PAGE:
Today, NATO and U.S. troops will conclude 10 days of military exercises, Anaconda, on Russia’s western border, involving 31,000 troops. The operation was named after a snake that kills by crushing its prey. Ongoing deployment of 4,000 additional NATO troops has been announced.  U.S. and South Korean military exercises just completed at the Demilitarized Zone between North and South Korea were dubbed “Decapitation” and mobilized 320,000 troops.

Conn Hallinan, in “Bear Baiting Russia,” notes that “Russia has two bases in the Middle East and a handful in Central Asia. The U.S. has 662 bases in foreign countries around the world and Special Forces (SOF) deployed in between 70 and 90 countries at any moment. Last year SOFs were active in 147 countries. The U.S. is actively engaged in five wars and is considering a sixth in Libya. Russian military spending will fall next year, and the U.S. will out-spend Moscow by a factor of 10. Who in this comparison looks threatening?”

Mutual Learning

It’s important for U.S. people to learn more, from ordinary Russian people, about their responses to troop build-ups and new bases on their borders, threatening military exercises, and antagonistic arsenals of nuclear weapons on high alert. As President Vladimir Putin begins summoning a new Russian National Guard that could include 400,000 troops, it’s important to hear how Russian people feel about this development.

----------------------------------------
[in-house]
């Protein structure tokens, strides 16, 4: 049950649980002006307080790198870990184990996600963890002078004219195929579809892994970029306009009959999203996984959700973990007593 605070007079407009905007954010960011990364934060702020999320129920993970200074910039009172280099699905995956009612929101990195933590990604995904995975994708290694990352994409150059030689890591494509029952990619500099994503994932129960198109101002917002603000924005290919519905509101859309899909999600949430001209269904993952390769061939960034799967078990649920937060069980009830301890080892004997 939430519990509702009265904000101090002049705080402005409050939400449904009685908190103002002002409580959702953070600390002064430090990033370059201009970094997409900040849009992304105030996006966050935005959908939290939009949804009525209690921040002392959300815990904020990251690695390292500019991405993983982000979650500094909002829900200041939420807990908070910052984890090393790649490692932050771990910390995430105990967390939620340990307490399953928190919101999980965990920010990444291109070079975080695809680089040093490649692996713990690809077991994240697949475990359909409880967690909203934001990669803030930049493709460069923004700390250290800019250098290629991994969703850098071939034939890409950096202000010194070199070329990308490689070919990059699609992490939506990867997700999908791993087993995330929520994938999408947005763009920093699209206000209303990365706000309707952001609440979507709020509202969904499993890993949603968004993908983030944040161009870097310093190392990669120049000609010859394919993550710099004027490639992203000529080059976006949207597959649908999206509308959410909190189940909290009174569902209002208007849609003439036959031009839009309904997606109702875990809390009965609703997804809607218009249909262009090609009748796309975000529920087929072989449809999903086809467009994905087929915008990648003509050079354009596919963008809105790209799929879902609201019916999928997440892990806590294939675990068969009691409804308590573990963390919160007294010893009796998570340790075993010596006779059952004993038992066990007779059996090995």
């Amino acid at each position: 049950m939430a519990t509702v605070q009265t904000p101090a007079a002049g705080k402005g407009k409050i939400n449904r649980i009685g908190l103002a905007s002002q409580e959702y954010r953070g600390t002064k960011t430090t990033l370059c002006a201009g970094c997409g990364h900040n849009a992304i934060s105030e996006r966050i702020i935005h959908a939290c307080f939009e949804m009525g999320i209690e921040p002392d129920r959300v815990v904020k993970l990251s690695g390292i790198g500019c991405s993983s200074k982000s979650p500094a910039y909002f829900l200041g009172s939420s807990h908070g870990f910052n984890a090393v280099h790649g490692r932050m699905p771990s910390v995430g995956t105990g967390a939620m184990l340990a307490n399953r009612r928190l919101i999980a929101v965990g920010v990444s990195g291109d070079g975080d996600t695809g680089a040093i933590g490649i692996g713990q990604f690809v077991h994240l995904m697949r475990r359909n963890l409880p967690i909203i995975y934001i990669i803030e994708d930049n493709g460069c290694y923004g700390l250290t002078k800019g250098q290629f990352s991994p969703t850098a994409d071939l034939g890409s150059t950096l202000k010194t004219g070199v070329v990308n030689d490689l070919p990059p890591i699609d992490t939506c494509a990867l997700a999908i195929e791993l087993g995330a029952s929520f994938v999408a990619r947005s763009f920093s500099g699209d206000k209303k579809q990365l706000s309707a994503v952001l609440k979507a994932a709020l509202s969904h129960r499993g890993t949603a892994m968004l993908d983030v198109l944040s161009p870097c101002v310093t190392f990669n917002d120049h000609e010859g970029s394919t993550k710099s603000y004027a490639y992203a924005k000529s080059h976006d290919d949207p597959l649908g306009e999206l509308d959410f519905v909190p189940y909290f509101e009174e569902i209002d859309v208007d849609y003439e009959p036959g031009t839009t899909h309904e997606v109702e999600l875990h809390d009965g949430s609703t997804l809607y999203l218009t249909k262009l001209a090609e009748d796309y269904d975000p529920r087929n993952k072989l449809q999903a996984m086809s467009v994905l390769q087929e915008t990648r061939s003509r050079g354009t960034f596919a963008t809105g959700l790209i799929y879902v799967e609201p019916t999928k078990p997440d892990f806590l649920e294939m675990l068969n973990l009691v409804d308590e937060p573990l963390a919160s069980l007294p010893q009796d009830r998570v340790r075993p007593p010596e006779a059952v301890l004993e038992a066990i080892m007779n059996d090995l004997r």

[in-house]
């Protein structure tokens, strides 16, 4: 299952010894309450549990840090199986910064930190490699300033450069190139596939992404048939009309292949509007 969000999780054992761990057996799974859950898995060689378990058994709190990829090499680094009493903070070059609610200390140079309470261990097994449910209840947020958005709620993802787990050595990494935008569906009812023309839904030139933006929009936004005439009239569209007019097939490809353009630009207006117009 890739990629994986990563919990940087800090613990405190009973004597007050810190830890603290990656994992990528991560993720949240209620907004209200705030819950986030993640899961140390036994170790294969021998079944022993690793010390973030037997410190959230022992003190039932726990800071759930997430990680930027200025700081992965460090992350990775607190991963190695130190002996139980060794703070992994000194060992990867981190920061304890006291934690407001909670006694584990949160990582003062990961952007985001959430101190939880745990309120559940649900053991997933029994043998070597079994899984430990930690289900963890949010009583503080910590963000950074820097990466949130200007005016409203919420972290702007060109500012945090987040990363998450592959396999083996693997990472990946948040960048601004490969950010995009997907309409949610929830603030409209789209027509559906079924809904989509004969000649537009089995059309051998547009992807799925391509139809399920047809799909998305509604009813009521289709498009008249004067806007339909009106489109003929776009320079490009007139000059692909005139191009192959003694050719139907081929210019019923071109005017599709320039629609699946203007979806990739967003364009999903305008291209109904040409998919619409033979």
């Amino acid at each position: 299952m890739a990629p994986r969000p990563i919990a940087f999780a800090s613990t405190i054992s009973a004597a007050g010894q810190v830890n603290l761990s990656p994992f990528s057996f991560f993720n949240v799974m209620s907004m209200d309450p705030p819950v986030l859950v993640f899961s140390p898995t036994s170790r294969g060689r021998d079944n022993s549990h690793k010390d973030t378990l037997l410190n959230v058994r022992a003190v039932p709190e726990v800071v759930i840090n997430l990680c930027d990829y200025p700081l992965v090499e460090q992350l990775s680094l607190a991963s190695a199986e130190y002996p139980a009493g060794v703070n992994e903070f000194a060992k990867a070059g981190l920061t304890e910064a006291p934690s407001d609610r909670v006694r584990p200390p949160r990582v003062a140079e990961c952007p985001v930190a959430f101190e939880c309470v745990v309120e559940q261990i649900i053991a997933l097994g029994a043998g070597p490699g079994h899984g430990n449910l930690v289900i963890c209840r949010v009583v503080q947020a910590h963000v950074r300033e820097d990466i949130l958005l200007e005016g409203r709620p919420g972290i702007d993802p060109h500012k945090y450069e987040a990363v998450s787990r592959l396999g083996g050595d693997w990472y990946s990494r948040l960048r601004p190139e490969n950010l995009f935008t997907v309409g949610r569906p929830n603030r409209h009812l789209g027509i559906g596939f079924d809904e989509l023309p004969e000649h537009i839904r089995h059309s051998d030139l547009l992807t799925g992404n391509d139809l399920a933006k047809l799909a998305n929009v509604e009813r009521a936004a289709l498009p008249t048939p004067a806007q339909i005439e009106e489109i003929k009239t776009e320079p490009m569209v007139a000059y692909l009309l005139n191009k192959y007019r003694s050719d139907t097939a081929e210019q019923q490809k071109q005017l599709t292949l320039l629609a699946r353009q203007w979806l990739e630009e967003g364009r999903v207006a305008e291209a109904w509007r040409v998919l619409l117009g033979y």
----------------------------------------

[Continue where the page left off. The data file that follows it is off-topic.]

Rather than foster cartoonized versions of foreign policy, the U.S. media should help people recognize complexity in Russian society and include awareness of desires to live in peace on the part of people in both countries.

U.S. people committed to peace-making might help ordinary Russians sense the complexity of U.S. society and better understand how U.S. military spending and build-up toward war adversely affects civil society in the U.S.

Suppose someone in Russia were to ask me what I was doing before coming to Russia. In honesty, I’d explain that in the previous week, companions and I finished a 150-mile walk to a Supermax prison in my home state of Illinois which could eventually subject 1,900 people to tortuous years of solitary confinement, doubling the number of such cells in the U.S. Like the military-industrial complex in the U.S., the prison-industrial complex is now rooted in government salaries and corporate profits, and it’s hard to uproot it.